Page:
Licensing: the dark side of the law?
14 October 2002
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20 September 2004
The last decade has seen dramatic growth in the possibilities for licensing all forms of intellectual property (IP), from patents and know-how to copyrights and trademarks. These opportunities have been seen particularly in the entertainment industry.
The drivers behind the developments are clear: licensing makes sense because it maximises value while freeing companies from many of the risks associated with manufacturing products, providing services and establishing distribution chains.
The most important driver, however, is that licensing can be very profitable. With many traditional sources of revenue drying up, licensing represents a relatively cheap and easy way to enhance the bottom line, certainly in comparison with developing new products.
In the media and entertainment sector, licensing is a long-established route into new markets and is often used as a way to increase customer awareness without the heavy cost of advertising campaigns. There are few blockbuster movies aimed at children these days that are not associated in some way with a toy manufacturer or a fast food restaurant chain. Hasbro, for example, paid $590m (£376.1m) for the exclusive rights to produce toys based on the characters in the new Star Wars trilogy, while Star Wars Episode I: The Phantom Menace alone is estimated to have generated more than $3bn (£1.9bn) in total licensing fees.
The attractions of the licensing market are certainly to be taken very seriously, but in order to maximise the chances of success, there are certain issues of which companies need to be aware. At the heart of this is the fact that any licensing deal is only as good as the agreement underpinning it.
When negotiating a deal, it is vital that both licensor and licensee are clear as to exactly what the clauses state and that they agree that they say the same things. If such clarity is not established at the outset, discrepancies in interpretation will often mean disputes further down the line, as the licensor does not receive the income it was expecting or the licensee is asked to pay out more than it believes is fair. These disputes cost time and effort, as well as money, to sort out.
When a contract is drawn up, there are a number of areas that can cause potential difficulties.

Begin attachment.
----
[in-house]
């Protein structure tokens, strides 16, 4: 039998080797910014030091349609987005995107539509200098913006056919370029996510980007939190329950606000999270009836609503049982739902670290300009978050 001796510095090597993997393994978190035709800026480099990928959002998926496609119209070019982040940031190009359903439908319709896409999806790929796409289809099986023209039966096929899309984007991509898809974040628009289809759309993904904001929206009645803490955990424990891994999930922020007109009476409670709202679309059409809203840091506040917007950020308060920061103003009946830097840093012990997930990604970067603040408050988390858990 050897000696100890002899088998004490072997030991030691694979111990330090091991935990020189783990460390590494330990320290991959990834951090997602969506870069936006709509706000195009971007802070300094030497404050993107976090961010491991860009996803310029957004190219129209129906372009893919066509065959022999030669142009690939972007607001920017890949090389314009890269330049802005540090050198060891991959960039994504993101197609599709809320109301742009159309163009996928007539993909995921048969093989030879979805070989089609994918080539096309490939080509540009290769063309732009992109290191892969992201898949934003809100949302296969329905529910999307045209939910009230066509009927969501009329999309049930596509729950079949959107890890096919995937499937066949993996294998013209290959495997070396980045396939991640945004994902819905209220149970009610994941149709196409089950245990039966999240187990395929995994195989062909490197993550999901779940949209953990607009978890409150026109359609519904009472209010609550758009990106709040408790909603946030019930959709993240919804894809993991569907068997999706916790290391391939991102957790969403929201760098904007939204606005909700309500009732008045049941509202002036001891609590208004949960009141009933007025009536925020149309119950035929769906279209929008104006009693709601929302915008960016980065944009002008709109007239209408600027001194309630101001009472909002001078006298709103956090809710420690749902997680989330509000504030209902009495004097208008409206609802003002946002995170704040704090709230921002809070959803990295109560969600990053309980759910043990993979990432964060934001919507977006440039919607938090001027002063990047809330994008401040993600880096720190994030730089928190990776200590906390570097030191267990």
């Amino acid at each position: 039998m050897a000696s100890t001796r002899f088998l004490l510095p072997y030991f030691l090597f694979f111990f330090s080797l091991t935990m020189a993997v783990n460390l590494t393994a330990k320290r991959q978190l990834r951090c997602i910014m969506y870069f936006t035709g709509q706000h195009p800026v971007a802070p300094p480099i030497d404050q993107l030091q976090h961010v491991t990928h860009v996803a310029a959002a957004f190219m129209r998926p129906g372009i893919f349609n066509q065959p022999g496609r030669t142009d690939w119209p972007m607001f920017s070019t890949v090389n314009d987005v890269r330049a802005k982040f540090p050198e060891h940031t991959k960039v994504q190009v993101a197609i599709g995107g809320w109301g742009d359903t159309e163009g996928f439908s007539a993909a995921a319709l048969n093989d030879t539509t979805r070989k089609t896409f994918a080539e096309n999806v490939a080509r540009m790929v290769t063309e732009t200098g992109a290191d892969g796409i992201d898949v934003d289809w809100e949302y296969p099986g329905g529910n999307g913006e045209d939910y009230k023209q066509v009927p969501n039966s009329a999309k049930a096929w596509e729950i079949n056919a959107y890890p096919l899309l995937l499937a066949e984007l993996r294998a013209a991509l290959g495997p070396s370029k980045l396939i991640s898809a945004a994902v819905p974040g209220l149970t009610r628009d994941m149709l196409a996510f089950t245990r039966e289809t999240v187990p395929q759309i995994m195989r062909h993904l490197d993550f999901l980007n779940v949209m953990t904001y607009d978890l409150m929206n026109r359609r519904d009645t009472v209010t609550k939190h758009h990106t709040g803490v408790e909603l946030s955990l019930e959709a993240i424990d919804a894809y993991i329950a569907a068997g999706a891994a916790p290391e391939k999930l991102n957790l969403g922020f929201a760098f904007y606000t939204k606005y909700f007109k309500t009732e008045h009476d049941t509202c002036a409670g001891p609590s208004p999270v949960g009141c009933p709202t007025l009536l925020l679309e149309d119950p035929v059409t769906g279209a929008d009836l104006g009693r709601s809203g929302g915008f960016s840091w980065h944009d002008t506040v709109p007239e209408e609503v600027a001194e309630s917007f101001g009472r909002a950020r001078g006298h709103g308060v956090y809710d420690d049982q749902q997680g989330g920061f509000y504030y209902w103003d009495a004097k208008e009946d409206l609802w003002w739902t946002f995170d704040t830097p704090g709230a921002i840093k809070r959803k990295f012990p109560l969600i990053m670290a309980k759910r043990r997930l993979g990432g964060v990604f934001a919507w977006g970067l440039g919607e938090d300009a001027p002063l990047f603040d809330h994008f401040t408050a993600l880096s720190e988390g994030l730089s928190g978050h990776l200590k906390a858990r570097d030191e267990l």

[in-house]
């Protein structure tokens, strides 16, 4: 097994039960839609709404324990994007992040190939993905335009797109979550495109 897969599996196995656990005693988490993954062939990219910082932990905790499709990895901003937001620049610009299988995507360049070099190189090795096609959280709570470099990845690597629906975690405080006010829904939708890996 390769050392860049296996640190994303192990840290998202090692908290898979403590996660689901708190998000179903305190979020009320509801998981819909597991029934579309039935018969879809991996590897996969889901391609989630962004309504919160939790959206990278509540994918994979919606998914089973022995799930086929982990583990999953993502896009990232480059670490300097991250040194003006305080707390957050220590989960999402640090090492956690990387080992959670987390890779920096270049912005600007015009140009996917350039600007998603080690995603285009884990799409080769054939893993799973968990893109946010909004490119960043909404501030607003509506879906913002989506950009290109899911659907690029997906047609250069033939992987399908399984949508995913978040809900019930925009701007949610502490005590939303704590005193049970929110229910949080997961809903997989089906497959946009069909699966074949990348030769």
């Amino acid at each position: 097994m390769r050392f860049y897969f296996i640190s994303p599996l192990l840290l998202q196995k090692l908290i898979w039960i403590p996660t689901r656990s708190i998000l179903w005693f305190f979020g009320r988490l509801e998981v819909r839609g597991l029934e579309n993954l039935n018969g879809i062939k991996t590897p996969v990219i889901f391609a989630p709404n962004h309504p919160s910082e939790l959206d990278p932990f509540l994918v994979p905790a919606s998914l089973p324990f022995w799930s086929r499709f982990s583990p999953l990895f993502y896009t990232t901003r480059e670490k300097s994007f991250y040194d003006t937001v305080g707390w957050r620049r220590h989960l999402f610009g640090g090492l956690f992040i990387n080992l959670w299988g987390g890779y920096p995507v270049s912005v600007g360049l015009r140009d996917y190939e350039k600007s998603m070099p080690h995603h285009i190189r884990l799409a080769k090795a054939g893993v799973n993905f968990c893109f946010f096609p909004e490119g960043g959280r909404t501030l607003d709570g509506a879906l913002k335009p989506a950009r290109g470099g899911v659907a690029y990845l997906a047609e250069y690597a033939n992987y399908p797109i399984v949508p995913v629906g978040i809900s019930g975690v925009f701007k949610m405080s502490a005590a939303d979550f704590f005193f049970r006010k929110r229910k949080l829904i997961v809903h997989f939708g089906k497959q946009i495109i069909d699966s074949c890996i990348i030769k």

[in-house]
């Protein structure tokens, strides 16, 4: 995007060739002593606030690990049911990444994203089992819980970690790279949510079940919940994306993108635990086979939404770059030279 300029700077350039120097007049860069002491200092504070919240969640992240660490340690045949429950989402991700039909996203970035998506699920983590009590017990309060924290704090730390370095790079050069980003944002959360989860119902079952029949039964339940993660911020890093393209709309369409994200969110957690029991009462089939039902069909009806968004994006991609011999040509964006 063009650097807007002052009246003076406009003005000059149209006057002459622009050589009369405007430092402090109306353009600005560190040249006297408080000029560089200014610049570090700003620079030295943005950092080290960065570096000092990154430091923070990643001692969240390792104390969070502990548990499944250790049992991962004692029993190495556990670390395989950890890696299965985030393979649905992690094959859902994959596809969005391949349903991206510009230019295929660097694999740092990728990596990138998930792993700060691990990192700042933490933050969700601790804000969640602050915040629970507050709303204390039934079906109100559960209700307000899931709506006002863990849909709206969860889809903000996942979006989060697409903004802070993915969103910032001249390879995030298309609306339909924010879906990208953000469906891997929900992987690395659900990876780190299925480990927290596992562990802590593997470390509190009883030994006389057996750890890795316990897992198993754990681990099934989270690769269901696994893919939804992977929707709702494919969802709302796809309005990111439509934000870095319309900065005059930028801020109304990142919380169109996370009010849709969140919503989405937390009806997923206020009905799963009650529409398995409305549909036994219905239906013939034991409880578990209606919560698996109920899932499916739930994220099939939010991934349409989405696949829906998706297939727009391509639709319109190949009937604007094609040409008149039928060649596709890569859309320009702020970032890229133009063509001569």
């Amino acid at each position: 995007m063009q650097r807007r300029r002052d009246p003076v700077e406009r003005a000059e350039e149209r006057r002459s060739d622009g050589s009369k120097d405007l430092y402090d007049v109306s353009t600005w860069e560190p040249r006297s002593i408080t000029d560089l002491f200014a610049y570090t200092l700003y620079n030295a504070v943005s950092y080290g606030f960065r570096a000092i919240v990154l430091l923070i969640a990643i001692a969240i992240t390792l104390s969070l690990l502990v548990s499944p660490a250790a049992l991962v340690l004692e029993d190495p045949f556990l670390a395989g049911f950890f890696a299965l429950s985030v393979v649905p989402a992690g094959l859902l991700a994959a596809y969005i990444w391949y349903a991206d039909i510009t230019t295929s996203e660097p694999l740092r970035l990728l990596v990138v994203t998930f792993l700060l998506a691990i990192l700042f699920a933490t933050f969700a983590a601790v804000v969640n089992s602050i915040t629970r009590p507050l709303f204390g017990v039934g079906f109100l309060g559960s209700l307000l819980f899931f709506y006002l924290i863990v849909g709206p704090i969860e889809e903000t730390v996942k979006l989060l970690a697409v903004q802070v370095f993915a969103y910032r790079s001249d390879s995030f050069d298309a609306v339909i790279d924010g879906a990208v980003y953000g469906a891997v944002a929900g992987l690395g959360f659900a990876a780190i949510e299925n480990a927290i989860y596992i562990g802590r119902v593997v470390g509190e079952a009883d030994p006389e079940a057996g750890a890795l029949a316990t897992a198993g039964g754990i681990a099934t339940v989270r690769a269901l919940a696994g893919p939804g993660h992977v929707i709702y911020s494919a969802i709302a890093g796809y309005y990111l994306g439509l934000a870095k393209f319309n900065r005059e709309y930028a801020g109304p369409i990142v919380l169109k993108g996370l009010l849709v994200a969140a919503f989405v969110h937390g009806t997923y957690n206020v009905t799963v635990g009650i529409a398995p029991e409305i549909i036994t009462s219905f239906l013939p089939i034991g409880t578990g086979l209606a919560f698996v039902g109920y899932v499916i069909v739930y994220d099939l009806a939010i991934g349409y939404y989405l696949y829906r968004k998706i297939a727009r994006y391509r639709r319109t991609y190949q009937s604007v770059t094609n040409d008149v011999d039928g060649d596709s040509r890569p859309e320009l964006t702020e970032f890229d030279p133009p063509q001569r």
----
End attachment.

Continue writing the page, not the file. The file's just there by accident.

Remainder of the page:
If it is decided that the payment is to be made on a royalty basis, for example, should this be based on gross sales, net sales or on the number of units manufactured? Whatever is decided has to be very carefully defined. If it is net sales, for example, does 'net' mean invoice sales, less returns, less standard industry deductions? In such circumstances, what are the industry standard deductions?
You can be certain that if these are not set out in the agreement, the licensor will think there are none, while the licensee will want to do everything it can to keep payments down. But if everyone knows what they are agreeing from day one there is no room for manoeuvre and certainty will prevail.
Often just as important are the mechanics of payment. Parties should be clear as to what currency is to be used and how exchange rates will be applied.
A contract should also set out exactly where the licence is applicable. Some companies are happy to license rights on a global basis, while others, interested in preserving their own markets or in building a presence in a previously unvisited territory, will want to ensure that the rights to use the relevant product or service are limited to defined countries or regions.
The process needs to recognise any relationships that the licensee has with subsidiaries and its ability to sub-license has to be taken into account. Both sides must be absolutely clear about the scope that an agreement gives the licensee to manage the licence internally and to conclude deals further down the line with third parties. If licensors are happy for this to happen, they need to ensure there are transparent means to check that the strict wording of the agreement is followed. This can be done by ensuring the licensor's right to obtain copies of all sub-licensing agreements, copies of statements issued by the sub-licensee and access to the relevant books and records of the sub-licensee.
Despite the best laid plans, disputes can still arise. Licensors should look out for 'red flags', such as inadequate or late reporting, reluctance to answer questions and lower than expected returns. It could be that the licensee's business has changed - it has expanded into new territories, for example - but that its royalty payments have stayed the same. Sometimes this can happen as the result of a licensee's bad faith, but more often than not there may be other issues involved, such as oversight, market instability or sales falling below the expected numbers.
To address these red flags and highlight discrepancies, licensors should be prepared to exercise their right to inspect the licensee's books. Historically, this has often been considered bad practice, as it was thought that such action indicated mistrust and would therefore damage relationships.
But this is not the best way to view the matter. Licensors need to understand exactly what is happening so that both parties can work out if there are any differences. They can then resolve them and move forward. After all, both sides need each other in order to do business.
Melanie Butler is head of licensing management at Pricewaterhouse-Coopers' forensic services group
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